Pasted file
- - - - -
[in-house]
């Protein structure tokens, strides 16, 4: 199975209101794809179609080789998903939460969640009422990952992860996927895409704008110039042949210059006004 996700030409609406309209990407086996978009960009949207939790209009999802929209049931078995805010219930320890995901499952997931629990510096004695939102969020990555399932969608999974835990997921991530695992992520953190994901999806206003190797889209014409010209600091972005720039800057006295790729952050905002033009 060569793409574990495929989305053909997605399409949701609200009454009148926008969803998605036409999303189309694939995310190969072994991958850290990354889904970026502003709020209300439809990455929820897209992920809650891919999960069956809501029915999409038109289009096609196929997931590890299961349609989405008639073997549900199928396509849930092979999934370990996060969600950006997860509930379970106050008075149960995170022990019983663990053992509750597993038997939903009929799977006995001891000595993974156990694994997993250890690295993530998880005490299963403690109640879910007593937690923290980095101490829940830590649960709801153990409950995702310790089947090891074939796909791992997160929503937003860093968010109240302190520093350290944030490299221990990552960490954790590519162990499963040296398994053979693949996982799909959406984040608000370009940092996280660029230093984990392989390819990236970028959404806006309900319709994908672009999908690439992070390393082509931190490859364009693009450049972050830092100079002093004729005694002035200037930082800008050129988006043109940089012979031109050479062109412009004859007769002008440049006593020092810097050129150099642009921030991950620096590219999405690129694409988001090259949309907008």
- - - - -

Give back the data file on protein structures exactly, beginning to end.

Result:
[in-house]
């Protein structure tokens, strides 16, 4: 199975209101794809179609080789998903939460969640009422990952992860996927895409704008110039042949210059006004 996700030409609406309209990407086996978009960009949207939790209009999802929209049931078995805010219930320890995901499952997931629990510096004695939102969020990555399932969608999974835990997921991530695992992520953190994901999806206003190797889209014409010209600091972005720039800057006295790729952050905002033009 060569793409574990495929989305053909997605399409949701609200009454009148926008969803998605036409999303189309694939995310190969072994991958850290990354889904970026502003709020209300439809990455929820897209992920809650891919999960069956809501029915999409038109289009096609196929997931590890299961349609989405008639073997549900199928396509849930092979999934370990996060969600950006997860509930379970106050008075149960995170022990019983663990053992509750597993038997939903009929799977006995001891000595993974156990694994997993250890690295993530998880005490299963403690109640879910007593937690923290980095101490829940830590649960709801153990409950995702310790089947090891074939796909791992997160929503937003860093968010109240302190520093350290944030490299221990990552960490954790590519162990499963040296398994053979693949996982799909959406984040608000370009940092996280660029230093984990392989390819990236970028959404806006309900319709994908672009999908690439992070390393082509931190490859364009693009450049972050830092100079002093004729005694002035200037930082800008050129988006043109940089012979031109050479062109412009004859007769002008440049006593020092810097050129150099642009921030991950620096590219999405690129694409988001090259949309907008």